North-east of Valladolid, the Mayan Ruins of Ek Balam are one of the best examples of the Mayan world found in Mexico’s Yucatan Peninsula. There is still much of this location that has yet to be excavated; only the main plaza has been excavated. It was once the seat of an important Mayan Kingdom and the site has many well-preserved examples of Mayan architecture, especially the tomb of Ukit Kan Lek Tok, the tallest pyramid on the site. For the best views of Ek Balam, hike to the top of the staircase.
Ek Balam means ‘black jaguar’ in the Mayan Language. The city was prominent from 300bce until the end of the Mayan Empire and was likely known as Talol instead of Ek Balam. The main pyramid of Ukit Kan Lek Tok is noted for the preservation of the plaster on the side of the tomb, which is covered and on display. Much like Coba, it is still possible to climb to the top of the tallest pyramid. We had heard that on a really clear day its possible to see the distant pyramids at Chichen Itza and Coba on the horizon.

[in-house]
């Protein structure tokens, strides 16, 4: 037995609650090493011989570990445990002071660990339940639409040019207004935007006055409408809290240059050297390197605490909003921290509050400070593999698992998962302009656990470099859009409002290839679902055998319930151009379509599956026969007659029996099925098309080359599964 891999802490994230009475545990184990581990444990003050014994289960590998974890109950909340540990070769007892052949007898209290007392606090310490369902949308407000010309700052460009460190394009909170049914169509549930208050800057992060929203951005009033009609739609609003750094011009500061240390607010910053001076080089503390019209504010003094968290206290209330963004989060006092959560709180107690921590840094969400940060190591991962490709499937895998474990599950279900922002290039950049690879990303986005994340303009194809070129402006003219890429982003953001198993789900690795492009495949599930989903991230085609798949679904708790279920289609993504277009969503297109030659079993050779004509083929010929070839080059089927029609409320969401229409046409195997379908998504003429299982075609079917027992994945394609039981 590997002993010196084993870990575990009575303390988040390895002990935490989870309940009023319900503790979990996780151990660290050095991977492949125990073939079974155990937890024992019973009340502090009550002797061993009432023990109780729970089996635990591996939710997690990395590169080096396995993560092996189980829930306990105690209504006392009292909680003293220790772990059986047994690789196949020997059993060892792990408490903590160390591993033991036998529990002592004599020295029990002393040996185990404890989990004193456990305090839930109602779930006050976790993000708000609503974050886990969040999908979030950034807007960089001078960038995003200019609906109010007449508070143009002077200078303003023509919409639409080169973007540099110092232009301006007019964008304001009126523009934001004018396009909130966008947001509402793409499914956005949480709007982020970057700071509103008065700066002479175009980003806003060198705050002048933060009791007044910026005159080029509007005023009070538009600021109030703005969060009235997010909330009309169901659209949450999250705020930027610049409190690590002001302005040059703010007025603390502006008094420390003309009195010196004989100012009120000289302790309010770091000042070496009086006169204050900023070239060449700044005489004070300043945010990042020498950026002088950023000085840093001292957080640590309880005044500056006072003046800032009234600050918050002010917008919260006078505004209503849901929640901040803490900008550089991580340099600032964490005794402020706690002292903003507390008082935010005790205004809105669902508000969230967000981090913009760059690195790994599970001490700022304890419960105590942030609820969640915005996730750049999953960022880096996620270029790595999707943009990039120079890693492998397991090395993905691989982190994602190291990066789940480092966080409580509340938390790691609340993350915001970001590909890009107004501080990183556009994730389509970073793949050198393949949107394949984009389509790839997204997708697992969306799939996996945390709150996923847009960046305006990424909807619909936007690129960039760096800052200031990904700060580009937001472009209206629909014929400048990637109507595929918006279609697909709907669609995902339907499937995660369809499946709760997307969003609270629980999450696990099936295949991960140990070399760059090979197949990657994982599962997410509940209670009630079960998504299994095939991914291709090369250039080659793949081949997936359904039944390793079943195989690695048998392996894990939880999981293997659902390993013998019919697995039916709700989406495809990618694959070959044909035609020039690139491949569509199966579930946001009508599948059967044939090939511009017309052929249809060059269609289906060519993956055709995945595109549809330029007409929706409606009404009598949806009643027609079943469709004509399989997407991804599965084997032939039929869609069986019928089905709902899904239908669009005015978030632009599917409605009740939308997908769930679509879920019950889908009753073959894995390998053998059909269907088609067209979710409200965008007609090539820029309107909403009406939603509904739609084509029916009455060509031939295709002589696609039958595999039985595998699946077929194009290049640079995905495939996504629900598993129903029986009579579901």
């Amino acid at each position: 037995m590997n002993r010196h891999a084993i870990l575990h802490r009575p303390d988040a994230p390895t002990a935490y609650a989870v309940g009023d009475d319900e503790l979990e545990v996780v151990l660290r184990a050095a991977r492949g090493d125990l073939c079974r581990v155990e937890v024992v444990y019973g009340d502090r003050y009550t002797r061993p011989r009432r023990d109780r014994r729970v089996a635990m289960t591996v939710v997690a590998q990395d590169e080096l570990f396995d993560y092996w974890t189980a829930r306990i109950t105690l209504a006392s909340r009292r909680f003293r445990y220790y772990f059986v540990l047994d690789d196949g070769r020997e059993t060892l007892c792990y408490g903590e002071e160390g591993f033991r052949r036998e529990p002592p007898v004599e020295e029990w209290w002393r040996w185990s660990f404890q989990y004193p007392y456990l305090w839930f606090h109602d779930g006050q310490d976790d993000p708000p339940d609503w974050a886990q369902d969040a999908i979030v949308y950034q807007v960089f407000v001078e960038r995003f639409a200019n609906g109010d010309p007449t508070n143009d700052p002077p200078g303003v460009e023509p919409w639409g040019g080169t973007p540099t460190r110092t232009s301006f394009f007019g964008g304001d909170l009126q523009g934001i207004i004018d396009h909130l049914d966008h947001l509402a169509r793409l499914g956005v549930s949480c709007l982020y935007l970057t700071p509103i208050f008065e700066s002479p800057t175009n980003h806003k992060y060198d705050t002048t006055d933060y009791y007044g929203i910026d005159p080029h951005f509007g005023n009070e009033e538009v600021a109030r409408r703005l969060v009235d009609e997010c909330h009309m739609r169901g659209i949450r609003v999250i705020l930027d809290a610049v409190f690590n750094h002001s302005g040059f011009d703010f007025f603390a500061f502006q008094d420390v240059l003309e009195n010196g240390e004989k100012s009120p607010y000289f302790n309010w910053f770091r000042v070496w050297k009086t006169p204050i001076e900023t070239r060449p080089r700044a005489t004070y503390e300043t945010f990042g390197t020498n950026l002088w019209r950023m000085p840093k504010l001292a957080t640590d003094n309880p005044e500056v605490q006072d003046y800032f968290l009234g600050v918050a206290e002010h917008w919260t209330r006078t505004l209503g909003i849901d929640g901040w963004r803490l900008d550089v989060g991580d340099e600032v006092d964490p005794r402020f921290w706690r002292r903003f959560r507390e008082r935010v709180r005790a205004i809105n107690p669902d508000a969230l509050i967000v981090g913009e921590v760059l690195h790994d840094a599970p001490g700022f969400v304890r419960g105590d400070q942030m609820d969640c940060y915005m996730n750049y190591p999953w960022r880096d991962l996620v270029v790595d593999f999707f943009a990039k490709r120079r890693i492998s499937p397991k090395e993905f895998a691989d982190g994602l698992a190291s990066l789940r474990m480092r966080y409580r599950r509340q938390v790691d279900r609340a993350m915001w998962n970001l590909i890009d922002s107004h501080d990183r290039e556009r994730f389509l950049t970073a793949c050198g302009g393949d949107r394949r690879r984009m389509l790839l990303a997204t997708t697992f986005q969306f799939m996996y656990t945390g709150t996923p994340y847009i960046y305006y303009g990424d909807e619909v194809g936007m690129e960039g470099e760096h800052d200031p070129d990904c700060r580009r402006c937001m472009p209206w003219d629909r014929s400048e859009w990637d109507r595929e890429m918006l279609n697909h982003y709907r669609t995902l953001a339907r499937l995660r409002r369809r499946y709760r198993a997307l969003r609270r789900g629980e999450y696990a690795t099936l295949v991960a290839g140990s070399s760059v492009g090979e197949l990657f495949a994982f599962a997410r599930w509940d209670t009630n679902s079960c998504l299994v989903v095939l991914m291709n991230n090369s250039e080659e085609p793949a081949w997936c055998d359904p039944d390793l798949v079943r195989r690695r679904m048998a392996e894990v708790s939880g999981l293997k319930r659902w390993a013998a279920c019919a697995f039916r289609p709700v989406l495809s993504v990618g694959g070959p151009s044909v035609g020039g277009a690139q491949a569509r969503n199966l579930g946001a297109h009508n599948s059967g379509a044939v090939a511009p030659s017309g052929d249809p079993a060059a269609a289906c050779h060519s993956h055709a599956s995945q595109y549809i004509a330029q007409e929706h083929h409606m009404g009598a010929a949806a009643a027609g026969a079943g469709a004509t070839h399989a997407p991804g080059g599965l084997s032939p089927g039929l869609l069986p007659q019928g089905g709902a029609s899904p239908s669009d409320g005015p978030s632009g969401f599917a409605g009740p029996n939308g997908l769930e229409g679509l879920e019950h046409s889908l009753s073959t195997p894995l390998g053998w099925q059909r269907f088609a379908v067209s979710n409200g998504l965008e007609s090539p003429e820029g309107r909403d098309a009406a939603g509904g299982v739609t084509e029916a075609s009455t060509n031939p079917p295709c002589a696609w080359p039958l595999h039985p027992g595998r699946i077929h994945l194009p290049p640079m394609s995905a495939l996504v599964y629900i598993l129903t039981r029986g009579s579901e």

Most of the buildings here are from the late classical period. Despite its size and importance during the Mayan period, it was abandoned when the Spanish arrived and the site was hidden until the 1980’s when excavation began. There are some impressive buildings that have been uncovered here aside from the main pyramid, including the Entrance Arch, the Oval Palace, and ball-court, and includes a defensive wall surrounding the complex.
Ek Balam is located a short drive from Valladolid, and while it might not get the same attention of its more famous neighbors – Coba and Chichen Itza – it holds a special charm. While a lot of this Mayan ruin is still under dirt awaiting excavation, the main plaza is well preserved, and most days you will have this place mostly to yourself